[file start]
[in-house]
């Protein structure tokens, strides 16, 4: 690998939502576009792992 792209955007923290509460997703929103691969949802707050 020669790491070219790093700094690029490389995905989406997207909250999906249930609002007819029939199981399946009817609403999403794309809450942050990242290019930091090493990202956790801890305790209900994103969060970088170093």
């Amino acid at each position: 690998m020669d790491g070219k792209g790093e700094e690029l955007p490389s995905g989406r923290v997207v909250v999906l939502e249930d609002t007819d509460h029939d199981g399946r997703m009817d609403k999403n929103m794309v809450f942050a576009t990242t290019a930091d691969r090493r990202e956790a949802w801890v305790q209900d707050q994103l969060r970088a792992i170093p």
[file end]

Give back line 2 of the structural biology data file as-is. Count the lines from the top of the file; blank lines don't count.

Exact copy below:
């Protein structure tokens, strides 16, 4: 690998939502576009792992 792209955007923290509460997703929103691969949802707050 020669790491070219790093700094690029490389995905989406997207909250999906249930609002007819029939199981399946009817609403999403794309809450942050990242290019930091090493990202956790801890305790209900994103969060970088170093």